There are a number of possible causes of hip bursitis, as well as factors that make some people more likely to develop hip bursitis than others.
The most common causes and risk factors include:
Hip injury or trauma. Falling on the outside of the hip, or banging the hip on any hard surface, can cause the bursa to fill with blood and its lining to become inflamed. Even though body reabsorbs the blood, the bursa lining may stay inflamed, causing bursitis symptoms. This condition is termed traumatic bursitis.
Repetitive pressure on the hip. Most often bursitis is caused by frequent "mini-traumas," which can cause the same problems as a single, more serious trauma. People who bike, run, or stand for long periods of time may be more prone to hip bursitis.
Age and gender. Women are more likely to report pain at the side of the hip than men.1 Though people of any age can be affected, people in their 40s, 50s and 60s are more likely to have hip bursitis.
Rheumatoid arthritis and gout. Bursitis occurs when the bursa's outer lining, called a synovial membrane, is inflamed. People who suffer from rheumatoid arthritis, which affects the synovial membrane that encapsulates joints, are more likely to get bursitis. Similarly, people who suffer from gout, in which there is a painful build-up of urate crystals in the synovial joints, are more likely to have to bursitis.
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Problems that affect biomechanics. Physical conditions that alter the biomechanics of the lower limbs can have a domino effect that results in pain at the side of the hip. For example, knee osteoarthritis, lower back pain, and tenderness of the iliotibial band (a thick tendon that runs from the pelvis down the side of the hip and thigh to just below the knee) have been associated with Greater Trochanteric Pain Syndrome.2 Scoliosis and other spine problems such as a pinched nerve in the back may also increase the risk of hip bursitis. In addition, people who have one leg longer than the other - by about an inch or more - may walk in a way that irritates the bursa.3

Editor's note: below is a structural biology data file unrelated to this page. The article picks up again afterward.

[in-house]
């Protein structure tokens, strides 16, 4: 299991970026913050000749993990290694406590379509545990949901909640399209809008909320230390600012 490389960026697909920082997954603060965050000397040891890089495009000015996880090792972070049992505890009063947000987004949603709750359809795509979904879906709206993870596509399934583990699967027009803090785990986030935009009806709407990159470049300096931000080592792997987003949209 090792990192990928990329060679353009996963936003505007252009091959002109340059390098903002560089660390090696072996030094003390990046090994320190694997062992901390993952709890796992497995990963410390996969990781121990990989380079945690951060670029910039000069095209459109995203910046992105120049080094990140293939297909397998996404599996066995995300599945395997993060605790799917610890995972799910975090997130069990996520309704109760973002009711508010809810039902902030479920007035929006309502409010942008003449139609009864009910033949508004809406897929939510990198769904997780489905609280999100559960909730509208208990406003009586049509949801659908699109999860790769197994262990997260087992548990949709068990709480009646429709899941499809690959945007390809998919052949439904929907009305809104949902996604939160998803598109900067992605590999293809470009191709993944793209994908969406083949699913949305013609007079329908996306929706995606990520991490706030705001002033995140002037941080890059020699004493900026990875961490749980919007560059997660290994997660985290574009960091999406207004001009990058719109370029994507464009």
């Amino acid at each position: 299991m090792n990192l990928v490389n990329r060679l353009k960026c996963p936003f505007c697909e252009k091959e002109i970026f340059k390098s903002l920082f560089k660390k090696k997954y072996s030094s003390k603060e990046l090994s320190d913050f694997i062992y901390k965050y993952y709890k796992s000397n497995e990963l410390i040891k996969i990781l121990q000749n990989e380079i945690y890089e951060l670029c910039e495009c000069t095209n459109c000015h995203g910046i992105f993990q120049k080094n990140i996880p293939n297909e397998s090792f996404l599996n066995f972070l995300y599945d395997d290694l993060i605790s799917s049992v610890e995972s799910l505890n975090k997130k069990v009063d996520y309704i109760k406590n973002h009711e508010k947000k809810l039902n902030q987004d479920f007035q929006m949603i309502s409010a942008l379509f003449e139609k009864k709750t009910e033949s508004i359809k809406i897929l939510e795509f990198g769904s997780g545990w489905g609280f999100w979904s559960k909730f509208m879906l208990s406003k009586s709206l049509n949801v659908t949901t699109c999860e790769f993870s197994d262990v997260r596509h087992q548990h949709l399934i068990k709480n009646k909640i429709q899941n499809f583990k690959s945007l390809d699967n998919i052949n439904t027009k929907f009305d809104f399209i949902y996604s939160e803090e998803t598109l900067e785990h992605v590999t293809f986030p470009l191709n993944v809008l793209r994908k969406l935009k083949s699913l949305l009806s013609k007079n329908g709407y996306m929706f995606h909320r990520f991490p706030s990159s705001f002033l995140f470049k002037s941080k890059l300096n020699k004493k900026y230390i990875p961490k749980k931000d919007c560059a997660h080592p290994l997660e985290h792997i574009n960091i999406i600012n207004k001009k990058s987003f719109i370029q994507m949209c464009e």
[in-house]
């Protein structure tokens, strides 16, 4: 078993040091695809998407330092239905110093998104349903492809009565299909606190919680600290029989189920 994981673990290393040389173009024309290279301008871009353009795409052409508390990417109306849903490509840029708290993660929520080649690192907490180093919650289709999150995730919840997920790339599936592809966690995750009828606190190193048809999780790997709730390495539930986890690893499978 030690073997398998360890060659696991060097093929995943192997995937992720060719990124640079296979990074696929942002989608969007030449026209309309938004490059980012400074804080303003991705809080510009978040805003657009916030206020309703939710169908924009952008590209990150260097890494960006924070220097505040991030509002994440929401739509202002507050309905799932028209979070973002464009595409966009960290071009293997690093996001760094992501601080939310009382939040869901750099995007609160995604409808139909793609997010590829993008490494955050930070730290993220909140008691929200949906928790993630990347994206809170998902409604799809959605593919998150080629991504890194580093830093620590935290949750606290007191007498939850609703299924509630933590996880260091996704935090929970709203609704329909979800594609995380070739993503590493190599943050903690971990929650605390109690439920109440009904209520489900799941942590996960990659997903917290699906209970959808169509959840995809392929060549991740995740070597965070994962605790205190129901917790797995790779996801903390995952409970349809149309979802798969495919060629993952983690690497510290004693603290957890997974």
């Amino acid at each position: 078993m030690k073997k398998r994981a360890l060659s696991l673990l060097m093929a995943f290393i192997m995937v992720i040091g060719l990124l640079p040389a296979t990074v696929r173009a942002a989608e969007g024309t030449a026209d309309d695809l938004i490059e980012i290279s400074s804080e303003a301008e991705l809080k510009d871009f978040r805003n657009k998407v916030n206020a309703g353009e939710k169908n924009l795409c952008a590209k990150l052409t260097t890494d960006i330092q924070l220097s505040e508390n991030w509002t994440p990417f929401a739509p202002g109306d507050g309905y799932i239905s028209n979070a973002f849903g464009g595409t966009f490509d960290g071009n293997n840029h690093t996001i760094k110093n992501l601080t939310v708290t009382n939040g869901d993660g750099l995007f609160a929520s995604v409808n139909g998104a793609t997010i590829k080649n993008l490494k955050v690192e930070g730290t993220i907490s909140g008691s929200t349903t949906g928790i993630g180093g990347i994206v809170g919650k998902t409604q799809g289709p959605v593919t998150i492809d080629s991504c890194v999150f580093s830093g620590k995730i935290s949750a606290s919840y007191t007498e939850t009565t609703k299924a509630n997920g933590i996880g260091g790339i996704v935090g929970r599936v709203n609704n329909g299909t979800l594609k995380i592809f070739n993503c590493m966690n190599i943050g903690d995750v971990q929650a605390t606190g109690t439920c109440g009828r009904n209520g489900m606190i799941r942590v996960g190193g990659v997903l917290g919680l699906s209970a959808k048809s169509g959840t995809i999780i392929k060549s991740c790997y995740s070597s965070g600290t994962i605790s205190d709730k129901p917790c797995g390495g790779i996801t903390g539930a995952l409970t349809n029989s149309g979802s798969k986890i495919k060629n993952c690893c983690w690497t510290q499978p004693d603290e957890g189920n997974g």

Previous hip surgery. A surgery at or even near the hip can increase the likelihood of developing hip bursitis.
Bacterial infection of a bursa. An infection of the trochanteric bursa is septic bursitis. Certain medical conditions and medications suppress people's immune systems and make them more susceptible to septic bursitis. For example, people with cancer, HIV/AIDS, lupus, alcoholism, chronic obstructive pulmonary disease (COPD), and diabetes may be more likely to get septic bursitis.
History of inflammation of the bursa. Patients who have had bursitis in the past are more likely than others to get it again.
Bone spurs or calcium deposits. Hip bursae and other soft tissue can become irritated by bone spurs, also called osteophytes, and calcium deposits, which are small collections of calcium that are often small and soft but can grow and harden over time.
- "Hip Bursitis," OrthoInfo, American Academy of Orthopaedic Surgeons, last updated August 2007. Accessed February 24, 2012, http://orthoinfo.aaos.org
- Segal NA, Felson DT, Torner JC, Zhu Y, Curtis JR, Niu J, Nevitt MC; Multicenter Osteoarthritis Study Group. Greater trochanteric pain syndrome: epidemiology and associated factors, Arch Phys Med Rehabil.
- "Hip Bursitis," OrthoInfo, American Academy of Orthopaedic Surgeons, "http://orthoinfo.aaos.org